Cutting to the chase, I have a list of things that made my first Nationals meeting all the better (I'm not going to tell you how to pack your suitcase). It's geared for both virgins and veterans, so don't click that mouse!
- First off, throw your shoulders back and doubts out the door. Chant I am a writer and I have the right...to be at the meeting, that is. If they didn't expect virgins, they wouldn't have special 'First Timer' badges made and workshops on learning the craft of writing. Go with confidence (this coming from a shy person).
- Smile and say hello. I had a huge time gap between checking in on my first day and waiting for the Literacy Autographing to start. I lingered in the lobby watching groups of attendees chatting and laughing like old friends (which they may have been). Walking up and introducing oneself to a group is easier said than done, unless your a super extrovert, which I'm not. Instead, I mustered up the courage to say hello to others wearing 'First Timer' badges. I'll admit, most said hello, but didn't linger to talk for more than thirty seconds. However, one did stay. We buddied up to go to the Autographing and stayed in touch, not only for the rest of the meeting, but for the entire year since. You never know where one 'hello' will take you. I gained the wonderful and supportive friendship of a fellow writer.
- For all you veterans, reach out! I plan to this year. Last year, I mentioned on a blog comment that I'd be going for the first time, and a published writer reached out. She invited me to email her, she set up a time to meet her for dinner at the meeting, and she introduced me to another first timer from her RWA chapter. Just knowing that I'd 'met' someone, albeit not in person, before getting to the meeting made all the difference. When you see a first timer, introduce yourself. Say something in passing like, "You'll love this meeting." or "So and so is a great speaker." or "Hey, any questions?" Trust me, they'll appreciate it.
- Attend the First Timers orientation. It's worth it. You'll quickly lose any sense of being the only virgin there. It's also an easy place to buddy up with other first timers.
- I bought an extra large black purse. It looked almost like my standard one only it was large enough (tote-like) to carry my notebook, pen, handouts, goodies from the goody room and any books I picked up along the way. RWA did give us big bags which I loaded at the Autographing, but after that I wanted to consolidate. One big purse did it for me.
- DO take a notebook to the workshops. Yes, the lectures are recorded and can be bought (recommended), but I like taking notes, and it's easier to reference specific things that stood out to you.
- Layer or take a sweater. Enough said.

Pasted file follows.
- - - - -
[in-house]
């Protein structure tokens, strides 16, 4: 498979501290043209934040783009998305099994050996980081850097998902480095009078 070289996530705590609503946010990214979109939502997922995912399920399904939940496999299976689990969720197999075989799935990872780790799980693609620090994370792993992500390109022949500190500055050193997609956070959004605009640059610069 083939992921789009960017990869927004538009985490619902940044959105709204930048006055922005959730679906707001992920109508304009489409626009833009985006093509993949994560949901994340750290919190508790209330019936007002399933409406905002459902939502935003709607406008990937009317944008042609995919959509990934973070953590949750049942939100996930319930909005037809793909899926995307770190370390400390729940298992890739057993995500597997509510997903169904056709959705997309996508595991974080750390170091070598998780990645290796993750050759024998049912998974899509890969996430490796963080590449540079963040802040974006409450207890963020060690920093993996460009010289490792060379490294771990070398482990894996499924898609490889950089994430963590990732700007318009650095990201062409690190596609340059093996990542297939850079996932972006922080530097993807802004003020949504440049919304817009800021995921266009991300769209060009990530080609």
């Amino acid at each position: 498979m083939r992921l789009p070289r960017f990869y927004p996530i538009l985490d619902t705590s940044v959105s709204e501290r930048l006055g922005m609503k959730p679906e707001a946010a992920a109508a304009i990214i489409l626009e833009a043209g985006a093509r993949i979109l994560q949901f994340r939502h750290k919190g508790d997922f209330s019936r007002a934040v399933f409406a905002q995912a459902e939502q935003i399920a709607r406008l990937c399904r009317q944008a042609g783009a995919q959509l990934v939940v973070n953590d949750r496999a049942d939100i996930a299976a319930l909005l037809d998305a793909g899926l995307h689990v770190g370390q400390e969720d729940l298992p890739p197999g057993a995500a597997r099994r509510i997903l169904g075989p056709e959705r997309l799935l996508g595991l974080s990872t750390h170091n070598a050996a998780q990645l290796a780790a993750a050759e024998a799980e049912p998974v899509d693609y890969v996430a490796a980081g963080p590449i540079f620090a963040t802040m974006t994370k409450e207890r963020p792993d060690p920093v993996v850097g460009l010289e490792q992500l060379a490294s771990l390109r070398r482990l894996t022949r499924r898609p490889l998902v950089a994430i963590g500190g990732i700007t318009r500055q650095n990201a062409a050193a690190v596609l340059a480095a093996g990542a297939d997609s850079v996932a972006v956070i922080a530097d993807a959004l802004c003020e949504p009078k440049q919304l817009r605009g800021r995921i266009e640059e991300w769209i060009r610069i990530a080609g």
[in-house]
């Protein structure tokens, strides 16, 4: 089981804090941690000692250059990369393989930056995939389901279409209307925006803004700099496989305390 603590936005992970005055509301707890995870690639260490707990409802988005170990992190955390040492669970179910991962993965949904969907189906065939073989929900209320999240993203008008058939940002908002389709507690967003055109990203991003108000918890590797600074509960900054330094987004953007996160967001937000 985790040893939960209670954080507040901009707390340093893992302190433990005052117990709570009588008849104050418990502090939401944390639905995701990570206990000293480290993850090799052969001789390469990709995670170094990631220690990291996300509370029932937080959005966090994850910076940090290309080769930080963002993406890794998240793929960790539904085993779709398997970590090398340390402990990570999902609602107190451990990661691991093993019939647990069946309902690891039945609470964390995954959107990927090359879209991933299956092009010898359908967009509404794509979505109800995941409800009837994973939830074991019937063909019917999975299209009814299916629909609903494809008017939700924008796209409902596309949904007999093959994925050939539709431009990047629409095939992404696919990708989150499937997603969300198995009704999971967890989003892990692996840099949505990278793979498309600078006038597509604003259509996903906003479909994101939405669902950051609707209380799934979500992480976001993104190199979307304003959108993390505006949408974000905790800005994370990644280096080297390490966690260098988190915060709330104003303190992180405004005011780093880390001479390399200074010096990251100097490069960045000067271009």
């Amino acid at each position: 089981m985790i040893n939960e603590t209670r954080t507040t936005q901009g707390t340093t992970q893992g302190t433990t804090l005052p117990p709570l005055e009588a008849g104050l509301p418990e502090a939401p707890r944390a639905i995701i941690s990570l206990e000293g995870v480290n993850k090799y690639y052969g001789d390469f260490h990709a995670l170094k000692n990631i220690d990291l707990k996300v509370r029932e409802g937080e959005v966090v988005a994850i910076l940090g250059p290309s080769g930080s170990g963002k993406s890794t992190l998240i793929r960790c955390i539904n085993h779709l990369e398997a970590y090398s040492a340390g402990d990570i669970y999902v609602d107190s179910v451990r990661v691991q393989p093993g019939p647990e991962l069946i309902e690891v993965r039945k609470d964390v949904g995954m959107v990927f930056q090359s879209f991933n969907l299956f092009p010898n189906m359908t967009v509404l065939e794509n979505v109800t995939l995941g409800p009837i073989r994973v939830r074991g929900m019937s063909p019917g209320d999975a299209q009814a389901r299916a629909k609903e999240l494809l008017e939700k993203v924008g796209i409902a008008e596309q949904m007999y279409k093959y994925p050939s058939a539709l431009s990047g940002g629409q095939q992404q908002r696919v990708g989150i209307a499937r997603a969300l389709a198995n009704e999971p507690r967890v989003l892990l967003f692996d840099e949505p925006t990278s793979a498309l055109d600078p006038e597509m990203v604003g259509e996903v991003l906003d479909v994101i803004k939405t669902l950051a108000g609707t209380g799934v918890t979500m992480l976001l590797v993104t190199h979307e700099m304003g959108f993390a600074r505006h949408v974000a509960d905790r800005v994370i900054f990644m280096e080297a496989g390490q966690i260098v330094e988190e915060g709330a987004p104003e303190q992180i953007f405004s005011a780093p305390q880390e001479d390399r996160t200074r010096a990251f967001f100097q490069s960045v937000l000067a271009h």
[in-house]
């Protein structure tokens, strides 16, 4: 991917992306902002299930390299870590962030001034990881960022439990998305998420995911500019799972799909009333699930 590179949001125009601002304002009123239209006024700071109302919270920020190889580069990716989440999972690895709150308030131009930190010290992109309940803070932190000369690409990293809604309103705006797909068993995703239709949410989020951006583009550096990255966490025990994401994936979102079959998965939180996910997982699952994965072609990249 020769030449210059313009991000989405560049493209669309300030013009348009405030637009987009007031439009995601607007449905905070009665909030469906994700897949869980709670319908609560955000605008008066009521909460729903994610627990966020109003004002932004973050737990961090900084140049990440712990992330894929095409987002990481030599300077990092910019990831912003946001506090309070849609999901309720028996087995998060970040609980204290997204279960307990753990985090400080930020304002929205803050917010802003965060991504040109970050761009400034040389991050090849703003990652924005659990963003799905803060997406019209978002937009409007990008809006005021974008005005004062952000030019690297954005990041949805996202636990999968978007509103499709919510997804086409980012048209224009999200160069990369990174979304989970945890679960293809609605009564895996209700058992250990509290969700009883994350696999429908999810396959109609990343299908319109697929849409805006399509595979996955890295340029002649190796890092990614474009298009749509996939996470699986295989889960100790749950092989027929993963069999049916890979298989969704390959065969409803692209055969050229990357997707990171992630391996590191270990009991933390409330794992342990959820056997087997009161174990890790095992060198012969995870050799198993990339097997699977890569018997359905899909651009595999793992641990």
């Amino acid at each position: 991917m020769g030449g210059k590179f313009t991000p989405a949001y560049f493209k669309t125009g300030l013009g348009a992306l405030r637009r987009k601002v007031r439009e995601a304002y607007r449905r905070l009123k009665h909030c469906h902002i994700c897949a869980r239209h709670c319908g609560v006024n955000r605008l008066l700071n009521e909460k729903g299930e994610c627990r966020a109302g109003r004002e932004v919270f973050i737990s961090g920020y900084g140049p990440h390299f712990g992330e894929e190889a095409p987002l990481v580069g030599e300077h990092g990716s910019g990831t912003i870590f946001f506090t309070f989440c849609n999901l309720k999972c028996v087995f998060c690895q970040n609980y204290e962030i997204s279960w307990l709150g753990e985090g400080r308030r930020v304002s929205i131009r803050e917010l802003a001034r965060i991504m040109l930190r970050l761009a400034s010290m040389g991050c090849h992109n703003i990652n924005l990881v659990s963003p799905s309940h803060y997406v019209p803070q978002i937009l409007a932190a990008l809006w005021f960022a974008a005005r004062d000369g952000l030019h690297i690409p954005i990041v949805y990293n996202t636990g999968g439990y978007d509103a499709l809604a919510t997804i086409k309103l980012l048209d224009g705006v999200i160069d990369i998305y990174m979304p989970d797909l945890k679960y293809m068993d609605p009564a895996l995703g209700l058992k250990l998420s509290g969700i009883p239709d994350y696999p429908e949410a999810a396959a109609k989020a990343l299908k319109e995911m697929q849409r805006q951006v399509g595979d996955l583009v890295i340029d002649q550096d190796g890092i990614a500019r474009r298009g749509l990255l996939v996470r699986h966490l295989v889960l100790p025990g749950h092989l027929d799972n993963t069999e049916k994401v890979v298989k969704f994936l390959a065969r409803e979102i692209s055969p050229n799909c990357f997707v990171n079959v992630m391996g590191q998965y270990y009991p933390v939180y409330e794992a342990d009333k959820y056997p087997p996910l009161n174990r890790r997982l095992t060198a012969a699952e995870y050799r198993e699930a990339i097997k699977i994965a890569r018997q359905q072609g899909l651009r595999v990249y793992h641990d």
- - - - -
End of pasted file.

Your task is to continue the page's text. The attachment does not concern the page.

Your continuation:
- Keep some nuts, a bar or an apple in your purse for an emergency energy fix. You don't want your tummy rumbling during workshops.
- Unless you're planning to leave a workshop early, sit up front. It's easier to hear, see the overheads, and some lecturers reward front row dare devils. Don't say I didn't tell you.
- If you've completed a manuscript, prepare an elevator pitch and practice it. Be able to answer "So what's your book about?" without fumbling for words. I got asked the question by a published writer. Lack of enough practice mixed with nerves had me sounding like Eliza Doolittle with a mouth full of marbles. Thank God my victim was a sympathetic author and not an agent or editor. Don't be scared, be prepared.
- Resist the urge to hide in your room. Go to the luncheons even if you're not eating. The speakers are so worth it. Check out the Literacy Autographing, the Goody Room, and other events so that you'll know what they're all about the following year. Get the full RWA experience.
- Veterans, volunteer. Virgins can too, although I'll admit that I didn't. I was too overwhelmed with all the workshops and events and I was afraid to overextend myself. This year, I'll be a Literacy attendant and a moderator. Volunteering is a great way to network, reach out, and give back.
- Be professional and don't gossip. My mom used to tell me 'The walls can hear'. Yes, well, so can the decorative planters, blind corners, and bathroom stalls. If it ain't nice, don't say it, unless you want to ruin your career. If you're with someone who's badmouthing an agent, editor, lecturer, fellow writer or anyone for that matter, excuse yourself. If you're in the middle of lunch and can't, then politely speak up and state your 'positive' opinion so that tuned in ears know that you're not guilty by association.
- Raise your hand and ask questions. Stay on the workshop's subject, of course, but you've got all these experts at your fingertips. Don't be so shy as to pass up a golden opportunity.
- Relax and enjoy! RWA Nationals is romance writer heaven!
Calling all veterans! Any more advice on attending RWA Nationals?